Most Japanese people do. The current Japanese government does not.
The public’s record
Japanese opinion polls consistently show strong opposition to nuclear weapons. This opposition is rooted in the pacifist national identity that emerged after the Second World War. That identity is codified in Article 9 of the Japanese constitution, which renounces the sovereign right to resort to war, or the threat of the use of force, to resolve international disputes.
The United States imposed Article 9 on Japan’s post-war government and, ironically, has been trying to change it ever since. But the Japanese people embraced their pacifist constitution and continue to defend it against the predations of overbearing US officials and nationalist politicians, like their current prime minister.
Popular opposition to nuclear weapons is also enshrined in Japan’s Three Non-Nuclear Principles: a legislative resolution that prohibits Japan from manufacturing and possessing nuclear weapons as well as prohibiting the entry of foreign nuclear weapons. Japanese leaders, under tremendous US pressure, violated the last principle repeatedly. Fear of public opposition forced them to lie about it for more than 50 years.
That’s a pretty successful record of public intervention to curtail the role of nuclear weapons in Japan’s national security policy. The people responsible for it, led by the survivors of the atomic bombings of Hiroshima and Nagasaki, deserve our gratitude and support as the 75th anniversaries of the bombings approach.
The Japanese government nominally supports international nuclear arms control agreements like the Nuclear Nonproliferation Treaty (NPT) and the Comprehensive Test Ban Treaty (CTBT). The Disarmament, Nonproliferation and Science department of the Ministry of Foreign Affairs labors earnestly to advocate for nuclear disarmament. But its efforts are eclipsed by the North American Affairs Bureau, which, together with the US military, maintains US nuclear weapons are the core of Japan’s national security policy.
Perhaps that’s why Prime Minister Abe and his Liberal Democratic Party (LDP) remained silent while the Trump administration undermined international nuclear arms control norms and agreements. They did not protest when the United States announced it was withdrawing from the Intermediate-Range Nuclear Forces (INF) Treaty. They did not object to the US decision to quit the Open Skies Treaty. They have not attempted to save New START or criticized US preparations to subvert the CTBT and resume nuclear testing.
In his new book, John Bolton, Trump’s former national security advisor, includes 199 references to Japan. They describe aggressive Japanese efforts to influence the Trump administration’s defense and foreign policies. Bolton noted Abe “conferred frequently with Trump” because the prime minister felt his US counterpart “needed continual reminders” of Abe’s concerns about Japan’s security. His account leaves little doubt Trump’s assault on nuclear arms control was not one of those concerns.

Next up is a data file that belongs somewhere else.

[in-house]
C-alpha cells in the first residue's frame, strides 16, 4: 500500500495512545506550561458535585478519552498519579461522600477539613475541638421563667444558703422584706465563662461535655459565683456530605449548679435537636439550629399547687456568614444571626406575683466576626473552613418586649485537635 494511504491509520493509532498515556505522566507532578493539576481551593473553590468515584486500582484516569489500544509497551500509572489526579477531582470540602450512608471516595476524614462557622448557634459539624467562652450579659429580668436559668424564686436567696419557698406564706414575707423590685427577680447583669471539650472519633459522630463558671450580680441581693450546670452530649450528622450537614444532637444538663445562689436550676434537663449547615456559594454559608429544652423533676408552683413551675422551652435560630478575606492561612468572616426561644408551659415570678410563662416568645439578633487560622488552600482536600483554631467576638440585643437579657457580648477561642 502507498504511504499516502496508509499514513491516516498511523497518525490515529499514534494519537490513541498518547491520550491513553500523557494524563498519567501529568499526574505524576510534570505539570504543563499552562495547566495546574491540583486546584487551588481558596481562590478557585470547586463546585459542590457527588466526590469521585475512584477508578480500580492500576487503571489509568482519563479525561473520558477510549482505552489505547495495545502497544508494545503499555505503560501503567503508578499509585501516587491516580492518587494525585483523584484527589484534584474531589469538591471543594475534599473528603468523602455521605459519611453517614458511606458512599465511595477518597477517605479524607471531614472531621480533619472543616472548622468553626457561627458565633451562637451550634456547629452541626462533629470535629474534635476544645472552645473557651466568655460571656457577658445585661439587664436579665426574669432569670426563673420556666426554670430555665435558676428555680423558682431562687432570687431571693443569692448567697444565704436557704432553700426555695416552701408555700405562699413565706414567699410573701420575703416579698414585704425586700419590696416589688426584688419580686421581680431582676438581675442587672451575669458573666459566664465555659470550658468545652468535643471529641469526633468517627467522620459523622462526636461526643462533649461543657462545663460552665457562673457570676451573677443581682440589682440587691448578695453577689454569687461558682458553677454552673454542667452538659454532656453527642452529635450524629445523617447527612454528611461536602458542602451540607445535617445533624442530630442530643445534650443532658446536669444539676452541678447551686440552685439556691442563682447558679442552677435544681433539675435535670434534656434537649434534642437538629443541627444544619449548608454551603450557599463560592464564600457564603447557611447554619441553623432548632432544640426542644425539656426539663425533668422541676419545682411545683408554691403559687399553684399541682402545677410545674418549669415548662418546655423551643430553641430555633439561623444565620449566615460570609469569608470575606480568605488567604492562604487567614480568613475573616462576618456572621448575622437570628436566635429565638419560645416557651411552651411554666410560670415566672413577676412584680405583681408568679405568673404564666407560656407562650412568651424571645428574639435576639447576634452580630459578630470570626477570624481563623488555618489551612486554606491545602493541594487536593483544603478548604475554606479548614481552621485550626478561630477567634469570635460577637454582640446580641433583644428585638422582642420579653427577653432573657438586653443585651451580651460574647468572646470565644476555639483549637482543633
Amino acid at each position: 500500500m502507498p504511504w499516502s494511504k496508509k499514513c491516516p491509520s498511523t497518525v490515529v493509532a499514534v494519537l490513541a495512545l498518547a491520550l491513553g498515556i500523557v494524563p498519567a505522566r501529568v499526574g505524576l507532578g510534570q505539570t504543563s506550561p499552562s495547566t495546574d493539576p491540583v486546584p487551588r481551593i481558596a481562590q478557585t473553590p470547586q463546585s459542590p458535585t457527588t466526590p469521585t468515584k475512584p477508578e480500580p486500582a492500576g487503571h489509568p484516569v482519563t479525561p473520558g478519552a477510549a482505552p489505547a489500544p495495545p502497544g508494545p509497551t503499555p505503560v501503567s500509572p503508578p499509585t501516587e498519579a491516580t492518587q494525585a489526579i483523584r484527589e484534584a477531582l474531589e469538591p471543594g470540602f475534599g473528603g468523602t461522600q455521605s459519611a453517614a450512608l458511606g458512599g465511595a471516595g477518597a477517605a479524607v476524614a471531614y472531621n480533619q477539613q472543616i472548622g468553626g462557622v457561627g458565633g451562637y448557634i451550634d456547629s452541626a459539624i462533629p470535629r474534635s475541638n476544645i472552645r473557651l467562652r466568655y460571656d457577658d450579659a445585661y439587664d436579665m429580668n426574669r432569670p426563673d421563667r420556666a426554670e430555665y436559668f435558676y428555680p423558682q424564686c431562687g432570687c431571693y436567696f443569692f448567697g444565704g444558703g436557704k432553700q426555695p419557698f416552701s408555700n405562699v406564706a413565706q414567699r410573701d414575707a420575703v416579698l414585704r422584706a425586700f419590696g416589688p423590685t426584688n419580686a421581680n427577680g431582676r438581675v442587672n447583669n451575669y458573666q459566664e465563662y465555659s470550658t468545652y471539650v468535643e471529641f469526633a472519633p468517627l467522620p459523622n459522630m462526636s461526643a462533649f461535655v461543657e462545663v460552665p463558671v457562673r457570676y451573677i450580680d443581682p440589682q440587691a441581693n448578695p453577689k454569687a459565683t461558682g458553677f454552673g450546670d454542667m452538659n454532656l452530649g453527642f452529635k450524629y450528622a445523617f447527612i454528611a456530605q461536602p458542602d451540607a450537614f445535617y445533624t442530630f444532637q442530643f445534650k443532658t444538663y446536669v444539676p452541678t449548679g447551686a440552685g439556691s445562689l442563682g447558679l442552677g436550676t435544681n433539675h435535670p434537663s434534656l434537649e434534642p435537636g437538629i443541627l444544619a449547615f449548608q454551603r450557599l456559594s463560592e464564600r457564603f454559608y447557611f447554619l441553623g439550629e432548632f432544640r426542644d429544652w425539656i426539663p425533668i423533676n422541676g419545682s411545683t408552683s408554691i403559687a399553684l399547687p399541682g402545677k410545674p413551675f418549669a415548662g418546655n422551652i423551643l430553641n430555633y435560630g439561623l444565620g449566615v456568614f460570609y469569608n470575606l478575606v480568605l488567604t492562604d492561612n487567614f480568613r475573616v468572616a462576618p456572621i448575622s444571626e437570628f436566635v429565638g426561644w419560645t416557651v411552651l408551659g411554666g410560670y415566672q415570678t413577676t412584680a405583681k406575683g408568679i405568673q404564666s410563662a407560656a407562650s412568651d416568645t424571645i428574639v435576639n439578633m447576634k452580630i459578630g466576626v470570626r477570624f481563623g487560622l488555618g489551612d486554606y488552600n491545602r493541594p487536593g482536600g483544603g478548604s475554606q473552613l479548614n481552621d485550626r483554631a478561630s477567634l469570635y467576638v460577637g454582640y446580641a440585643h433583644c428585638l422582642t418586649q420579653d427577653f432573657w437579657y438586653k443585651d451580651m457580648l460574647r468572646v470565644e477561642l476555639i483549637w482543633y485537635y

There are signs at least some LDP voters and officials may have doubts about Abe’s hard-line approach to security issues and his willingness to accommodate Trump.
In July 2019 an LDP stronghold in Akita prefecture elected opposition candidate Shizuka Terata because she pledged to block the deployment of a new, expensive and potentially hazardous missile defense system called Aegis Ashore. Abe, under pressure from President Trump to spend more on defense, agreed to purchase and deploy the controversial system several years earlier. In June 2020 LDP Defense Minister Taro Kono apologized for Abe’s mistake and abruptly scrapped what the government previously described as an essential defense program.
Kono – rumored to be a contender to succeed Abe as the leader of the LDP– recently held a press conference where he mentioned that responding to the pandemic and adapting to climate change were important security concerns. He said Japan’s fiscal situation made increases in defense spending highly unlikely. He batted down US claims Japan was discussing deploying intermediate-range ground-based missiles in Japan. And most importantly, Kono affirmed that any adjustments to Japanese defense policy made necessary by the cancellation of Aegis Ashore would be consistent with the Japanese constitution.
That last point suggests Mr. Abe, the longest-serving prime minister in Japanese history, will fail to realize his life-long ambition to change Japan’s pacifist constitution. Holding that line against this extraordinarily successful Japanese politician bodes well for the future of the Japanese public’s ongoing efforts to advance the cause of nuclear disarmament.
Those efforts are currently focused on getting Japan to join the Treaty on the Prohibition of Nuclear Weapons (TPNW). You can help by signing this appeal.
Header image: Official White House Photo by Shealah Craighead/Flickr